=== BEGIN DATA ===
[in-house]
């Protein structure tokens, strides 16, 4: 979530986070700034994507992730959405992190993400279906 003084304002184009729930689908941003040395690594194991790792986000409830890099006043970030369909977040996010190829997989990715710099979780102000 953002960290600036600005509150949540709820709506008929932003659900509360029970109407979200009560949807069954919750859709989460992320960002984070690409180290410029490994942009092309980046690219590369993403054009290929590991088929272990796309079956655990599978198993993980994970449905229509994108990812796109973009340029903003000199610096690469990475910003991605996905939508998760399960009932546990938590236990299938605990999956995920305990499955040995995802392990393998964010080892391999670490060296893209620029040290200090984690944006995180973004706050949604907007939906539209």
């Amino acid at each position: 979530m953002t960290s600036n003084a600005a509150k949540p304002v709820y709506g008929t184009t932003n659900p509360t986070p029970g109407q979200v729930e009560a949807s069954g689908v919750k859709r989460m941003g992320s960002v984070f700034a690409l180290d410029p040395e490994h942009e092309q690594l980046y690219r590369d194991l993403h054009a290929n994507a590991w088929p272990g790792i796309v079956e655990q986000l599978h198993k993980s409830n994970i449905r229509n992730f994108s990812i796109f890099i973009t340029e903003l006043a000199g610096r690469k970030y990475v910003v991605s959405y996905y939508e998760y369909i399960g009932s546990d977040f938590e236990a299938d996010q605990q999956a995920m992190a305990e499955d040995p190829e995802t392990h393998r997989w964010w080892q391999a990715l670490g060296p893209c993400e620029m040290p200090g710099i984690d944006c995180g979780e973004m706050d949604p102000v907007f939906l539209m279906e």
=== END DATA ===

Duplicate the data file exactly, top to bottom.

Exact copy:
[in-house]
């Protein structure tokens, strides 16, 4: 979530986070700034994507992730959405992190993400279906 003084304002184009729930689908941003040395690594194991790792986000409830890099006043970030369909977040996010190829997989990715710099979780102000 953002960290600036600005509150949540709820709506008929932003659900509360029970109407979200009560949807069954919750859709989460992320960002984070690409180290410029490994942009092309980046690219590369993403054009290929590991088929272990796309079956655990599978198993993980994970449905229509994108990812796109973009340029903003000199610096690469990475910003991605996905939508998760399960009932546990938590236990299938605990999956995920305990499955040995995802392990393998964010080892391999670490060296893209620029040290200090984690944006995180973004706050949604907007939906539209």
């Amino acid at each position: 979530m953002t960290s600036n003084a600005a509150k949540p304002v709820y709506g008929t184009t932003n659900p509360t986070p029970g109407q979200v729930e009560a949807s069954g689908v919750k859709r989460m941003g992320s960002v984070f700034a690409l180290d410029p040395e490994h942009e092309q690594l980046y690219r590369d194991l993403h054009a290929n994507a590991w088929p272990g790792i796309v079956e655990q986000l599978h198993k993980s409830n994970i449905r229509n992730f994108s990812i796109f890099i973009t340029e903003l006043a000199g610096r690469k970030y990475v910003v991605s959405y996905y939508e998760y369909i399960g009932s546990d977040f938590e236990a299938d996010q605990q999956a995920m992190a305990e499955d040995p190829e995802t392990h393998r997989w964010w080892q391999a990715l670490g060296p893209c993400e620029m040290p200090g710099i984690d944006c995180g979780e973004m706050d949604p102000v907007f939906l539209m279906e």